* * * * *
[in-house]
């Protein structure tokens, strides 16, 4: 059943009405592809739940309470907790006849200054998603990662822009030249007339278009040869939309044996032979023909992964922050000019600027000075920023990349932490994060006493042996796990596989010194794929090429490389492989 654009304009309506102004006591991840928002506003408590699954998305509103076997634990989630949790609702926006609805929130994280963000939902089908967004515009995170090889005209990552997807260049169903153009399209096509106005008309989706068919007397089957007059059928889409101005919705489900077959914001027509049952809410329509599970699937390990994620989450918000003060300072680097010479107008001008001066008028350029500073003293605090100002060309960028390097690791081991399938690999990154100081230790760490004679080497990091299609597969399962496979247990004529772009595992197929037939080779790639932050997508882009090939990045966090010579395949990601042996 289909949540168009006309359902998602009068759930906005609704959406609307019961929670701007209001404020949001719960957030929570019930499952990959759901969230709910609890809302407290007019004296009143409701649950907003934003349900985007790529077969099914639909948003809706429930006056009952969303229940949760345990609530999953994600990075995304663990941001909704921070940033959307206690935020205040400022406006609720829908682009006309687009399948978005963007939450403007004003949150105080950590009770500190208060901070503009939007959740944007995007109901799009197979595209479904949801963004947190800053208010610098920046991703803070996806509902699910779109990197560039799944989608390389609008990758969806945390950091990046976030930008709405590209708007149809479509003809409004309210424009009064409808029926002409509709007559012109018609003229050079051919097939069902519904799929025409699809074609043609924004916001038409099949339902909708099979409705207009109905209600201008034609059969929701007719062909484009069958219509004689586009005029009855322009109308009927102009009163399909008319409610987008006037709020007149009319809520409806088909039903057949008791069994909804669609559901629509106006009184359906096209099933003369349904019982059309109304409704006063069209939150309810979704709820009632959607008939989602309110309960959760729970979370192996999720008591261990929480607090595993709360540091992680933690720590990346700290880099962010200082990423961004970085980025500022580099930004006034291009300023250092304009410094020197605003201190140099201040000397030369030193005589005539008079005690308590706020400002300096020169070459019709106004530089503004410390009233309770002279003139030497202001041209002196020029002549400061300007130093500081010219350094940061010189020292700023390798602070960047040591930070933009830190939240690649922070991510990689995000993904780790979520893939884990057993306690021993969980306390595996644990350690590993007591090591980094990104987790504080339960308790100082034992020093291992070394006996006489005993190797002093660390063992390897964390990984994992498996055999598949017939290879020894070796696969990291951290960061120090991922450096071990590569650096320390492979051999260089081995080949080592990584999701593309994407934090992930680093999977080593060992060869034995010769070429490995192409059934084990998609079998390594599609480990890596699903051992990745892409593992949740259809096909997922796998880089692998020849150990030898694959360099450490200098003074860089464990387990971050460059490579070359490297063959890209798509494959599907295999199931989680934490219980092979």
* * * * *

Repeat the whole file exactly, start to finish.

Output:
[in-house]
């Protein structure tokens, strides 16, 4: 059943009405592809739940309470907790006849200054998603990662822009030249007339278009040869939309044996032979023909992964922050000019600027000075920023990349932490994060006493042996796990596989010194794929090429490389492989 654009304009309506102004006591991840928002506003408590699954998305509103076997634990989630949790609702926006609805929130994280963000939902089908967004515009995170090889005209990552997807260049169903153009399209096509106005008309989706068919007397089957007059059928889409101005919705489900077959914001027509049952809410329509599970699937390990994620989450918000003060300072680097010479107008001008001066008028350029500073003293605090100002060309960028390097690791081991399938690999990154100081230790760490004679080497990091299609597969399962496979247990004529772009595992197929037939080779790639932050997508882009090939990045966090010579395949990601042996 289909949540168009006309359902998602009068759930906005609704959406609307019961929670701007209001404020949001719960957030929570019930499952990959759901969230709910609890809302407290007019004296009143409701649950907003934003349900985007790529077969099914639909948003809706429930006056009952969303229940949760345990609530999953994600990075995304663990941001909704921070940033959307206690935020205040400022406006609720829908682009006309687009399948978005963007939450403007004003949150105080950590009770500190208060901070503009939007959740944007995007109901799009197979595209479904949801963004947190800053208010610098920046991703803070996806509902699910779109990197560039799944989608390389609008990758969806945390950091990046976030930008709405590209708007149809479509003809409004309210424009009064409808029926002409509709007559012109018609003229050079051919097939069902519904799929025409699809074609043609924004916001038409099949339902909708099979409705207009109905209600201008034609059969929701007719062909484009069958219509004689586009005029009855322009109308009927102009009163399909008319409610987008006037709020007149009319809520409806088909039903057949008791069994909804669609559901629509106006009184359906096209099933003369349904019982059309109304409704006063069209939150309810979704709820009632959607008939989602309110309960959760729970979370192996999720008591261990929480607090595993709360540091992680933690720590990346700290880099962010200082990423961004970085980025500022580099930004006034291009300023250092304009410094020197605003201190140099201040000397030369030193005589005539008079005690308590706020400002300096020169070459019709106004530089503004410390009233309770002279003139030497202001041209002196020029002549400061300007130093500081010219350094940061010189020292700023390798602070960047040591930070933009830190939240690649922070991510990689995000993904780790979520893939884990057993306690021993969980306390595996644990350690590993007591090591980094990104987790504080339960308790100082034992020093291992070394006996006489005993190797002093660390063992390897964390990984994992498996055999598949017939290879020894070796696969990291951290960061120090991922450096071990590569650096320390492979051999260089081995080949080592990584999701593309994407934090992930680093999977080593060992060869034995010769070429490995192409059934084990998609079998390594599609480990890596699903051992990745892409593992949740259809096909997922796998880089692998020849150990030898694959360099450490200098003074860089464990387990971050460059490579070359490297063959890209798509494959599907295999199931989680934490219980092979």